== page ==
Changes in Plant Ecophysiology Across a Central European Hedgerow Ecotone

  • Manfred Küppers
Part of the Ecological Studies book series (ECOLSTUD, volume 92)


In past decades, ecological research often concentrated on processes and patterns of homogenous ecological systems. This research produced important estimates of primary production, standing crop, nutrient cycling (e.g., Larcher 1980, Lange et al. 1983), vegetation processes (e.g., Harper 1977, Grime 1979), and classifications of vegetational composition (e.g., Braun-Blanquet 1964, Ellenberg 1978, Walter and Breckle 1986). Transition zones between relatively homogenous systems have often been neglected due to the perception that their importance is minimal because of the small ecosystem area they represent (Weinstein, Chapter 19, this volume). The unique characteristcs of boundary areas, however, have long been recognized by some ecologists (see van der Maarel 1976, di Castri et al. 1988). Clements (1905) introduced the term ecotone, referring to the tension supposedly manifested to underly these zones. For example, plants growing in such zones often show specific stress symptoms or adaptations (e.g., Tranquillini 1979; Küppers 1987; Slatyer and Noble, Chapter 17, this volume). Because of their transitional characteristics, some ecotones may be sensitive to external disturbances (Hansen et al. 1988). Therefore, at a time when global atmospheric changes are the focus of increasing attention (Schneider 1987), the lack of systematic information on ecotones becomes evident.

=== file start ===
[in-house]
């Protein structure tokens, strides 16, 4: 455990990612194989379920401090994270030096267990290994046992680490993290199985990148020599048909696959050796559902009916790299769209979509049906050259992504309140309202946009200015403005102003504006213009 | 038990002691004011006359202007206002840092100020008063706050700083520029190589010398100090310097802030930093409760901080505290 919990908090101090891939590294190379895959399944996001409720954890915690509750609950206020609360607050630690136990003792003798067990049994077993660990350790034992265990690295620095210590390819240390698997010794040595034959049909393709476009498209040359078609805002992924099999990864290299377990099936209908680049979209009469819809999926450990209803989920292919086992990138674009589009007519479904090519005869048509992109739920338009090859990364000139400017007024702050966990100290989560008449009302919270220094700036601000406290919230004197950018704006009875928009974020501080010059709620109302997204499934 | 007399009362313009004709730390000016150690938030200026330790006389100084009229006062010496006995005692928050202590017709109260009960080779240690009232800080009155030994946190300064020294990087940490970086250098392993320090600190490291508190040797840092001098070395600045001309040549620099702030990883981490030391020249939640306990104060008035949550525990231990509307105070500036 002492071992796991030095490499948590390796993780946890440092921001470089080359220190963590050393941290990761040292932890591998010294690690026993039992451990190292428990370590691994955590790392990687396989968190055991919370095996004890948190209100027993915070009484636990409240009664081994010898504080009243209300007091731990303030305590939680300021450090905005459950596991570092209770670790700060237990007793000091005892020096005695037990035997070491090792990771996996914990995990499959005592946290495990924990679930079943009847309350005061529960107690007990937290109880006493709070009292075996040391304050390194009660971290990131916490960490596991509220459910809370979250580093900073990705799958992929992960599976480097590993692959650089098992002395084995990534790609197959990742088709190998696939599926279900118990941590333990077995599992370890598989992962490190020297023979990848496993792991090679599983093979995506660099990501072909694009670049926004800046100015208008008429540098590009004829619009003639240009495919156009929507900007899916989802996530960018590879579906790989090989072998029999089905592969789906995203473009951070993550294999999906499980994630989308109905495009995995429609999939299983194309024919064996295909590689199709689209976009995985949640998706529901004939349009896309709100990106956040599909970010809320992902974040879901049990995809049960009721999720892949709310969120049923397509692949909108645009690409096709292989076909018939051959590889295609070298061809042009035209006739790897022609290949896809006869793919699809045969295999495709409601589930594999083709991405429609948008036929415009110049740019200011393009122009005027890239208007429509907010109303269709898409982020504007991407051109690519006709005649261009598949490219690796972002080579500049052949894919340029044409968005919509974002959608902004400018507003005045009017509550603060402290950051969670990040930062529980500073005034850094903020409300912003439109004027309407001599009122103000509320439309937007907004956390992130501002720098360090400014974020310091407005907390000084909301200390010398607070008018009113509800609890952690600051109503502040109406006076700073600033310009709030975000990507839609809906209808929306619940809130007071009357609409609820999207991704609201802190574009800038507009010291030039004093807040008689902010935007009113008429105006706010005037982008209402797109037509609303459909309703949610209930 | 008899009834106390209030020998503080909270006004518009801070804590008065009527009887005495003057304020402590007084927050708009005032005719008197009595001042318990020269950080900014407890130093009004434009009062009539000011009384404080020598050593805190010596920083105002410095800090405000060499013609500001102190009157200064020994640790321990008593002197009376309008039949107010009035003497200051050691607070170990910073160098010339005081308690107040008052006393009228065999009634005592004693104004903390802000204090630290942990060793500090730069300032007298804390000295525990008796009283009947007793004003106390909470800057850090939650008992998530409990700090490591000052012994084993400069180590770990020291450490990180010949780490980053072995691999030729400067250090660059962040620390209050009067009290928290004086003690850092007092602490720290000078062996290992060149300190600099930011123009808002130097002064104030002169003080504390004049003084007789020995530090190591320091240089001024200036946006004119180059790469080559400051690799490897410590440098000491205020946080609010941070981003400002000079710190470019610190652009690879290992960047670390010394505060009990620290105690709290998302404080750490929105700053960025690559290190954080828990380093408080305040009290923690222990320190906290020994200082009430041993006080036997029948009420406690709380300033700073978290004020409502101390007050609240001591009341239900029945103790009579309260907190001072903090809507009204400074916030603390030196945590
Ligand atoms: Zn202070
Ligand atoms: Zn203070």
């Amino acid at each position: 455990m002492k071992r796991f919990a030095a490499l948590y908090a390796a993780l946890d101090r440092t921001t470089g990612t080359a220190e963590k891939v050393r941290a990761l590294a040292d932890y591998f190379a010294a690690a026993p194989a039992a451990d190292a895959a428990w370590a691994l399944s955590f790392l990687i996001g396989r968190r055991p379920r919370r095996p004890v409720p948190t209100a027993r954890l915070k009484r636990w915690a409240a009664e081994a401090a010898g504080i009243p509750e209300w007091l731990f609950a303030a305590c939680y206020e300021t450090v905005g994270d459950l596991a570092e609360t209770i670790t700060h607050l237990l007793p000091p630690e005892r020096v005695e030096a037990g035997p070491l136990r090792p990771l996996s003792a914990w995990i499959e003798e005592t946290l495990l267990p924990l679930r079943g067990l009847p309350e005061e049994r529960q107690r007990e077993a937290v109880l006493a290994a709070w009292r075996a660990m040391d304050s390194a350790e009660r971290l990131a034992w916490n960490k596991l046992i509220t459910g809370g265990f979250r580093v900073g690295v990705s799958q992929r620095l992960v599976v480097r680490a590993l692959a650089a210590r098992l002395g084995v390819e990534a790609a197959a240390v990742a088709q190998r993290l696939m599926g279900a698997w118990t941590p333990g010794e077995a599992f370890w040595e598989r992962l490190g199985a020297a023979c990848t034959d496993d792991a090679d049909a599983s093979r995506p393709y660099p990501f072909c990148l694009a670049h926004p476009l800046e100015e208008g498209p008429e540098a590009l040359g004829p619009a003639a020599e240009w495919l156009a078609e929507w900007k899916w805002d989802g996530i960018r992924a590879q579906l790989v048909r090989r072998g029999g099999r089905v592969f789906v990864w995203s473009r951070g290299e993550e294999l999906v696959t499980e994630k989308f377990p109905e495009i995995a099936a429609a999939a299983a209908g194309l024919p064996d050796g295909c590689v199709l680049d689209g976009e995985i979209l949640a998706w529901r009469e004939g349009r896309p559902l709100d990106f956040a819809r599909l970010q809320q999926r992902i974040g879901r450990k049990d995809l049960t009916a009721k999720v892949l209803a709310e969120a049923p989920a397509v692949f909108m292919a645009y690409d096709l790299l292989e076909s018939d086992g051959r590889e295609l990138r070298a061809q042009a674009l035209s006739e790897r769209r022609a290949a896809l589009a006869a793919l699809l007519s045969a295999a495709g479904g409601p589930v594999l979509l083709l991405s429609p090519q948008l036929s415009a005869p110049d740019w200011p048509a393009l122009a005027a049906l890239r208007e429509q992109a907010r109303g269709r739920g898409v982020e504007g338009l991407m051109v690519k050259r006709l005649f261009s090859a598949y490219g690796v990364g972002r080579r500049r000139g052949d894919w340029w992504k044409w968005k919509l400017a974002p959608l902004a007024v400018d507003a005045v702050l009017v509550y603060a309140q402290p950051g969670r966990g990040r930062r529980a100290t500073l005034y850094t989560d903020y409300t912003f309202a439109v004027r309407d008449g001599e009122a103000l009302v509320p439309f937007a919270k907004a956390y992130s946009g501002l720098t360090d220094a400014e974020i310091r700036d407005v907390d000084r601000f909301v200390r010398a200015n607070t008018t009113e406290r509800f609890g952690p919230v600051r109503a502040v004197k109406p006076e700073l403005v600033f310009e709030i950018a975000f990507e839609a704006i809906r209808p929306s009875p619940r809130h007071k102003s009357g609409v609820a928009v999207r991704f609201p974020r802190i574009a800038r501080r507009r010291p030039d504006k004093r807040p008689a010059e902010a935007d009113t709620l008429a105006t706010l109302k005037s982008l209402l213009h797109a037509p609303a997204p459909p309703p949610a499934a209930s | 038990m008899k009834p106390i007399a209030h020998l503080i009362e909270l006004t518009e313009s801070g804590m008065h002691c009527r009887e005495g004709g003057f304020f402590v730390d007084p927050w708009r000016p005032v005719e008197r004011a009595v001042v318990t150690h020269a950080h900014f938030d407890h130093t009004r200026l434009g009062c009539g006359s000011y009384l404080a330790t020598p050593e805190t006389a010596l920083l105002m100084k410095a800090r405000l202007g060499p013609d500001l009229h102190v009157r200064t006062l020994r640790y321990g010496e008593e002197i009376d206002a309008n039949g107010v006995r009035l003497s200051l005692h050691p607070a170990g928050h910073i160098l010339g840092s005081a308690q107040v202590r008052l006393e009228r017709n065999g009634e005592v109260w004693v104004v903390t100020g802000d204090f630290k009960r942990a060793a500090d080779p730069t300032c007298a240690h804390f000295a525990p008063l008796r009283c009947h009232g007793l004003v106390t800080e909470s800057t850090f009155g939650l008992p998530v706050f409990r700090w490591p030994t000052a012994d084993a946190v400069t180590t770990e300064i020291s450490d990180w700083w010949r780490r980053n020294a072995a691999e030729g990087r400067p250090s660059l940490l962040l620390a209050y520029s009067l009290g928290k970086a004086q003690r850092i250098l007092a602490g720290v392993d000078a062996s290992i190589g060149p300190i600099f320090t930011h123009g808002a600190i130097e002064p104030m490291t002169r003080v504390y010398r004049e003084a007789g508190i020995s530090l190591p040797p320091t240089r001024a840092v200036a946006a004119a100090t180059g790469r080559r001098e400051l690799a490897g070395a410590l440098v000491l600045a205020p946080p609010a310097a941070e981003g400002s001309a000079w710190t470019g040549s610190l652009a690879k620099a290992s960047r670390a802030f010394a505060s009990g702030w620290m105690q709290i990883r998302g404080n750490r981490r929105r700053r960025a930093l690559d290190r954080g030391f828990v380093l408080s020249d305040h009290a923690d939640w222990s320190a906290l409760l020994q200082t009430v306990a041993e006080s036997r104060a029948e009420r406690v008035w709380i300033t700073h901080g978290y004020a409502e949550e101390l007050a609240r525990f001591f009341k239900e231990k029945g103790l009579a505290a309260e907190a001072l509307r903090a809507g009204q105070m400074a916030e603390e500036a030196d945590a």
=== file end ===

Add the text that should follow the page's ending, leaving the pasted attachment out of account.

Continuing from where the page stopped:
Carbon Balance Fallow Land Carbon Gain Crown Formation Forest Border 
These keywords were added by machine and not by the authors. This process is experimental and the keywords may be updated as the learning algorithm improves.


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© Springer-Verlag New York, Inc. 1992

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  • Manfred Küppers

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